YUHSD dropout rate continues to rank among state’s best
Even in the midst of a global pandemic, Yuma Union High School District’s dropout rate continues to remain among the best in Arizona.
According to Arizona Department of Education Accountability and Research data, the district achieved a 1.35 percent dropout rate for the 2019-20 school year; the third year in a row the dropout rate has declined. YUHSD’s percentage is nearly 2 percent below the Arizona state average of 3.3 percent. The national average is 5.3 percent.
“I truly cannot think of a more rewarding indicator,” YUHSD Superintendent Gina Thompson said. “We certainly want it to be at zero, but keeping students in school is critical work and when we say ‘EVERY’ student this is what we mean. Getting to this point has been a combination of the hard work and dedication of our dropout prevention specialists, counselors, teachers, and all of our stakeholders. They make an incredible difference in the lives of our students.”
Yuma High School’s dropout rate for last school year reached an unprecedented low of 0.58 percent, which is the lowest in the district. While it has steadily declined since the school’s rate of 7.7 percent in 2010-11, it is only the second time in the last 13 years it has dropped below 1 percent.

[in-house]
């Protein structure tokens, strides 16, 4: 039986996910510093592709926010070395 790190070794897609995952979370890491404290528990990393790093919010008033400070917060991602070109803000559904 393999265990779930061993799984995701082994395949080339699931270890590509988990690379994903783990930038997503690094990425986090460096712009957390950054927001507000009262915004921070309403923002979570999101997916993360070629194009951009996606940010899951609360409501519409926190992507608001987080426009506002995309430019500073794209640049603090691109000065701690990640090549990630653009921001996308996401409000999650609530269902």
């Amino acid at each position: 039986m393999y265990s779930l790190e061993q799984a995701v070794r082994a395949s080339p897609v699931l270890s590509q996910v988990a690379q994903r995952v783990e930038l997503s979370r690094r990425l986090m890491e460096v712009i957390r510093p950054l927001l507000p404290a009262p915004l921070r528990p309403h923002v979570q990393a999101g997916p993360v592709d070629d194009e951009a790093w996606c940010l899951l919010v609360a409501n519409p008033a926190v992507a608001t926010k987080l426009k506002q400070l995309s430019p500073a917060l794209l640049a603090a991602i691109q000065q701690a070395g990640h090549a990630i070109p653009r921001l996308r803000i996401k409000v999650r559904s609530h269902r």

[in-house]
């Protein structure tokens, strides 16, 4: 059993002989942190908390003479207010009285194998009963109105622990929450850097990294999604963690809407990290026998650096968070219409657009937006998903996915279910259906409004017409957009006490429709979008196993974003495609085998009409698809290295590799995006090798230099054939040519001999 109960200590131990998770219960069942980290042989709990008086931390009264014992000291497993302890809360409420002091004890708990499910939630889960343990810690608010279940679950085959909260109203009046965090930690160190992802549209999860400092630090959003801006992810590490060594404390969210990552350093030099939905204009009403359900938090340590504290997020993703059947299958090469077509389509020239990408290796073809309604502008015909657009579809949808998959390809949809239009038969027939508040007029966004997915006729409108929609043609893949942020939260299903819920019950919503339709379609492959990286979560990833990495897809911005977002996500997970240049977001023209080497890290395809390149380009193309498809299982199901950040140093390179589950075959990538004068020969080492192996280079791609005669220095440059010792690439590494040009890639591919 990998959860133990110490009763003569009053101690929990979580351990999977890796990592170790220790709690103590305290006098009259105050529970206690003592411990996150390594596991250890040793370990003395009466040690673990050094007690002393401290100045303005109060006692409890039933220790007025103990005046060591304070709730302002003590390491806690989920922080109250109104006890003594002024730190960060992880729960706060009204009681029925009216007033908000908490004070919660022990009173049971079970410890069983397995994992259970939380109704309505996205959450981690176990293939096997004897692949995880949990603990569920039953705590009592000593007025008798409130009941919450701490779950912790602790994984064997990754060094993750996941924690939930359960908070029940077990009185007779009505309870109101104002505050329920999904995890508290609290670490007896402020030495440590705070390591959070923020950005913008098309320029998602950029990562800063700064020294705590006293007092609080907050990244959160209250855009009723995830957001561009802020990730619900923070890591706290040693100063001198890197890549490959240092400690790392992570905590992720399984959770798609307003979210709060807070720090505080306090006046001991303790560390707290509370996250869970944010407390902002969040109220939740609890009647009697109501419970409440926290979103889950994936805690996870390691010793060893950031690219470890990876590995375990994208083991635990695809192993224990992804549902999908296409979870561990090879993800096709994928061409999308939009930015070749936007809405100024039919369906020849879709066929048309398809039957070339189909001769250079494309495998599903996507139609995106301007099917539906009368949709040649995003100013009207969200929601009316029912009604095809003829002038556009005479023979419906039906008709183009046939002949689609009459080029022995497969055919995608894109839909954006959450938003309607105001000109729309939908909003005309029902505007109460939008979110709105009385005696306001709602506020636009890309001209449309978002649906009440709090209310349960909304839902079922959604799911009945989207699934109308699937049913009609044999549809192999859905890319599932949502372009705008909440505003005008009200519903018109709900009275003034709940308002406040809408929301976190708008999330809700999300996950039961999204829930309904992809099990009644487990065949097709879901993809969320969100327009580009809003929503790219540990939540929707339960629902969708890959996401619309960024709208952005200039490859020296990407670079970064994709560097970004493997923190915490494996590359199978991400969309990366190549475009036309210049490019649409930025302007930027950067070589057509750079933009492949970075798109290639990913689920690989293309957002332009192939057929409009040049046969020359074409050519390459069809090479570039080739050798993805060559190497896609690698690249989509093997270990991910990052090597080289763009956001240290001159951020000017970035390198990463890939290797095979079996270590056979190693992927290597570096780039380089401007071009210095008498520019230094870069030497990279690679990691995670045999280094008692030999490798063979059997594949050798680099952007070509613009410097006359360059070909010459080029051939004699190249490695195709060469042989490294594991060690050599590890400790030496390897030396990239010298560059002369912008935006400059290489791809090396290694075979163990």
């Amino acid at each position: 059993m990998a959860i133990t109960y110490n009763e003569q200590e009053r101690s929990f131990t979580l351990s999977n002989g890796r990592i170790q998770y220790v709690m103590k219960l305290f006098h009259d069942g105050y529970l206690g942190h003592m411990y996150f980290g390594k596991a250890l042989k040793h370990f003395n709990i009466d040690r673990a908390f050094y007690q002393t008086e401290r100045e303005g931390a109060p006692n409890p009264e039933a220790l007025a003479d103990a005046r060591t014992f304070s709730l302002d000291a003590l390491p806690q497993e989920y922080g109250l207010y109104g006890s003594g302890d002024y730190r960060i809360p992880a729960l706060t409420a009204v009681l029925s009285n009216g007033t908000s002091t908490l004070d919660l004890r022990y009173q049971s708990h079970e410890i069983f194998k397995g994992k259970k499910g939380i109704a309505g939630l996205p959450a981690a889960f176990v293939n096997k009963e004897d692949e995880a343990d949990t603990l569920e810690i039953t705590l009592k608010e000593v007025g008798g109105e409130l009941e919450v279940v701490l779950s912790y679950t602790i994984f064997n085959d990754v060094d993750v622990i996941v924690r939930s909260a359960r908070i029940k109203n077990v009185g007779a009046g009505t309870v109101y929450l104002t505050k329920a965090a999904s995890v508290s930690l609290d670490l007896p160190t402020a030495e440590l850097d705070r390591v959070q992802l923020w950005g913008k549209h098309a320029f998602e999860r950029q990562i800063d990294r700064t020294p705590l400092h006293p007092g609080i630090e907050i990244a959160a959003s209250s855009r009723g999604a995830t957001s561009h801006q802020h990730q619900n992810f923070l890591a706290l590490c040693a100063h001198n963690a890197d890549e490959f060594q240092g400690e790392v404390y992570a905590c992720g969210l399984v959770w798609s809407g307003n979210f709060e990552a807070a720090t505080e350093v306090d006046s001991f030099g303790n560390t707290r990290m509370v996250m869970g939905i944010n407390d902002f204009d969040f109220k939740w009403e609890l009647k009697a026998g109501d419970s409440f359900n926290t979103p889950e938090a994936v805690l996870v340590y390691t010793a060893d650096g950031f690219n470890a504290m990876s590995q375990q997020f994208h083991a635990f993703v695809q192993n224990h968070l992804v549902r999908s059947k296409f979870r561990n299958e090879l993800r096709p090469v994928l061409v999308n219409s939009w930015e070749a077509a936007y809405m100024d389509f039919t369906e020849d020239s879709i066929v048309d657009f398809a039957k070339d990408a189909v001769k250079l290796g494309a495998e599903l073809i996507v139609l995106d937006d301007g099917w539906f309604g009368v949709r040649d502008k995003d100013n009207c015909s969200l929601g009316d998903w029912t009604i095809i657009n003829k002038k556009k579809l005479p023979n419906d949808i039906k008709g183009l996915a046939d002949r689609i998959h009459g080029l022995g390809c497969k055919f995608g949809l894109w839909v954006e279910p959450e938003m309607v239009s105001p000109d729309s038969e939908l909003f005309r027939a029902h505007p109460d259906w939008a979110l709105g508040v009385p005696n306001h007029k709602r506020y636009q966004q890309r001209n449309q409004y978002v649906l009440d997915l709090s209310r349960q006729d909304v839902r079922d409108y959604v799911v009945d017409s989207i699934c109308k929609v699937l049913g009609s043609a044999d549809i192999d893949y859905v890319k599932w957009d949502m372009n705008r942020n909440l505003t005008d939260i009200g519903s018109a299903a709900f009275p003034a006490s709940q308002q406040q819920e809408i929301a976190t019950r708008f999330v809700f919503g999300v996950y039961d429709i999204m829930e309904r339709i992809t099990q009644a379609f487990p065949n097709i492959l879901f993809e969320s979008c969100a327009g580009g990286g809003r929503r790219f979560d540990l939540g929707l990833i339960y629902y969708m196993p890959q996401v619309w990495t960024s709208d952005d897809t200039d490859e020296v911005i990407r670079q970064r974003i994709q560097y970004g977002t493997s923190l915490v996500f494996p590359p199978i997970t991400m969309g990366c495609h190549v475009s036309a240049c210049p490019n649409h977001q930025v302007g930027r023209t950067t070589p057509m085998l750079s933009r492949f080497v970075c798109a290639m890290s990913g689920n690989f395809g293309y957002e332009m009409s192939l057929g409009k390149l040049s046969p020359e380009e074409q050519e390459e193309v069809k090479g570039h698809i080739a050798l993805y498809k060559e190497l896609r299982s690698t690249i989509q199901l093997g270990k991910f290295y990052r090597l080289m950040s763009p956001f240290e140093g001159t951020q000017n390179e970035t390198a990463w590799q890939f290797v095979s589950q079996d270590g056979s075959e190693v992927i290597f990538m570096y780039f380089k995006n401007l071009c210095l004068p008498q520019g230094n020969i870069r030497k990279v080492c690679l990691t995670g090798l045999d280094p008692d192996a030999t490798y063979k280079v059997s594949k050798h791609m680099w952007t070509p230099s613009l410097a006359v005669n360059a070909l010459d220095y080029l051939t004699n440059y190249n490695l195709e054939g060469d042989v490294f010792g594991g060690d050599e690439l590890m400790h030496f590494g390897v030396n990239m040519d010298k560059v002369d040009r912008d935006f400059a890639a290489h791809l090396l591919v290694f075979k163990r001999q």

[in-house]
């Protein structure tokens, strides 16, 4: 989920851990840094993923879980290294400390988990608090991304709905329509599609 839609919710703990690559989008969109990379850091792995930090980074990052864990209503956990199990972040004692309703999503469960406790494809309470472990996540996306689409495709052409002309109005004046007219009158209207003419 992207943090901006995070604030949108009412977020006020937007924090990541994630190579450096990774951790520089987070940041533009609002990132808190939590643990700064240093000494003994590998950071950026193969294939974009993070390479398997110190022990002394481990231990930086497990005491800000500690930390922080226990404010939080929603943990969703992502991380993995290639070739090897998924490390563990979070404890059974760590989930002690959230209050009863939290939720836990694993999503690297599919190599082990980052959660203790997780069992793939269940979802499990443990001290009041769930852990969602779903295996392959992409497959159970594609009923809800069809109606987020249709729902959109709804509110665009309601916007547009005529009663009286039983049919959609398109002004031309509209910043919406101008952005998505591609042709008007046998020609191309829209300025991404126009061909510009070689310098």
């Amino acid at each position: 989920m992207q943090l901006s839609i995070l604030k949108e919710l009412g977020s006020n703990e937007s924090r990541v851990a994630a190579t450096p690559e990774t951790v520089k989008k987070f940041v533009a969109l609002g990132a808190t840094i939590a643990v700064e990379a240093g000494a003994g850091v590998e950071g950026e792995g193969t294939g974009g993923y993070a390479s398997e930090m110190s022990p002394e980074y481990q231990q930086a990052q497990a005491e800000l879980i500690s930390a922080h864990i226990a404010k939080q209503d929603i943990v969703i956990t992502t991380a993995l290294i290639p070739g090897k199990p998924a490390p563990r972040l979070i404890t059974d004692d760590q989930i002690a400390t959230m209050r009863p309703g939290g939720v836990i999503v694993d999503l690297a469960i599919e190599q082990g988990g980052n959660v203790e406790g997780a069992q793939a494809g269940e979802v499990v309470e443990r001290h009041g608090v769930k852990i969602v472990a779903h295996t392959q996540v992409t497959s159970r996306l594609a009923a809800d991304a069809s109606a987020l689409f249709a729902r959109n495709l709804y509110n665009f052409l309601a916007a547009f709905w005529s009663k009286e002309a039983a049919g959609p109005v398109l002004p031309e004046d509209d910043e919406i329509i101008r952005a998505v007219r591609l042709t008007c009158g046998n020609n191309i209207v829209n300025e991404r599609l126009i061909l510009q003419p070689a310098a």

“It’s a big deal for us,” YHS Principal Mike Fritz said. “We have a lot of at-risk students at Yuma High due to socioeconomic factors. Supporting all of our students is a ‘round the clock, team effort.”
All YUHSD campuses employ a dropout prevention specialist as part of their respective guidance counseling departments. The group of Yescina Cuming at Cibola, Monique Slaughter at Gila Ridge, Chris Reese at Kofa, Rigoberto Conde at San Luis, Nancy Dolezal at Vista, and Brenda Smith at Yuma have been nationally recognized and have presented about their strategies and successes in various education conferences across Arizona.
The district’s dropout rate was at 1.42 percent after the 2018-19 school year. Attendance taking protocols are closely monitored and audited by ADE to ensure that Local Education Agencies are meeting expectations of the state’s education body.
All rates are from June 30 of each fiscal year, but YUHSD regularly has its data at-hand thanks to the contributions of the district’s data team, which includes Terrie Bedoya, Dionne Harrison, Jesus Garcia, Melissa Ellegood, and Elvia Young.
“We are fortunate to have a regular feedback loop with no lagging data,” Thompson said. “Our data is current because of our teams working daily. They provide that data to our campuses, and they can immediately target at-risk students.”